San Francisco’s courts are the latest institution to be impacted by the coming Asia-Pacific Economic Cooperation (APEC) conference, which will fill the city with international leaders from Nov. 11 to 17, shut down parts of Downtown and snarl traffic.
The conference and its security zones will affect everything from court clerks to security and criminal cases, all of which will be slowed down or stalled, according to a judge and the San Francisco Superior Court. But some attorneys say the court’s closures are trampling the constitutional rights of their clients, many of whom have already had their cases delayed due to Covid.
“With the diversion of law enforcement to cover the event, we will need everyone’s patience and cooperation to keep our courts functioning well and efficiently despite these limitations,” read an Oct. 19 letter sent by Judge Loretta Giorgi to the Public Defender and the District Attorney’s Office.
The court is planning to have some operations reduced because traffic disruptions Downtown will hamper staff from coming to work, the letter said about the Hall of Justice. Since the letter, the court has announced it will limit its clerk hours to 8:30 a.m. to noon from Nov. 13 to 19 instead of between 8:30 and 4 p.m. The court has also stopped scheduling new court hearings, according to messages obtained by The Standard.
The court’s security will be impacted because sheriff's deputies will be used across the city for conference-related security, the letter said. Their absence or replacement will also impact courts because deputies are responsible for moving inmates from jail to court.
Witnesses will also be limited in criminal cases as law enforcement officers will not be able to testify in court because they will be working security or filling in for those working at the conference, the letter said.
Despite reductions in hours and operations, Giorgi said in her letter, that the court is planning to have extra arraignment courtrooms open if potential protests result in mass arrests.
Court spokesperson Ann Donlan said the court will remain open and the clerk’s office hours will be reduced but did not comment on the details of the court’s plans.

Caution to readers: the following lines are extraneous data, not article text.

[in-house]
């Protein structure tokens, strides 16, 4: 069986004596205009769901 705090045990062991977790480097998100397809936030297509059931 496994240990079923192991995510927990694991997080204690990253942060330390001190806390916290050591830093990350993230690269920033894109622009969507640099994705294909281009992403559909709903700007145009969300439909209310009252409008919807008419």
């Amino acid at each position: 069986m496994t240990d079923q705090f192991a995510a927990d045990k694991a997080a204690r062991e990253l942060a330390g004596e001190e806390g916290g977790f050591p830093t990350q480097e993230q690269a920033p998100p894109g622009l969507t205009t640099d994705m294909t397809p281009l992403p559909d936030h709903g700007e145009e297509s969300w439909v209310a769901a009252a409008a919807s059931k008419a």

Despite the impacts spelled out by Girogi, the San Francisco Sheriff's Department will staff all open courtrooms, said Tara Moriarty, a spokesperson for the office.
While Moriarty acknowledged that APEC will stretch the understaffed department, the sheriff has implemented a modified workweek with overtime requirements for all deputies to fulfill needed security requirements.
The court’s decision to reduce some hours due to security and staff issues comes after years of Covid-related court delays. Year-old cases are still being delayed due to the backup from the shutdowns, and the APEC-related court hours will only further delay those cases, say attorneys.
“Due process cannot be treated as a convenience, yet it is once again taking a back seat. Unfortunately, San Francisco courts have gotten too comfortable with delaying individuals' legal rights, whether it’s for Covid and now for events outside of the criminal justice system,” Patti Lee, chief of defense with the San Francisco Public Defender's Office, said in a statement.
At least one public defender's client has already been impacted.
Deputy Public Defender Stephanie Tan’s client, who has been in custody since early October for a commercial burglary case, is not able to have a detention hearing during the conference, which means they will remain in jail.
When Tan attempted to schedule a hearing for mid-November, the clerk’s office responded on Nov. 1 with an email, denying her request.
“We have been directed not to set (hearings) on the week of 11-13-23,” the email said, “due to the APEC conference.”
Jonah Owen Lamb can be reached at email@example.com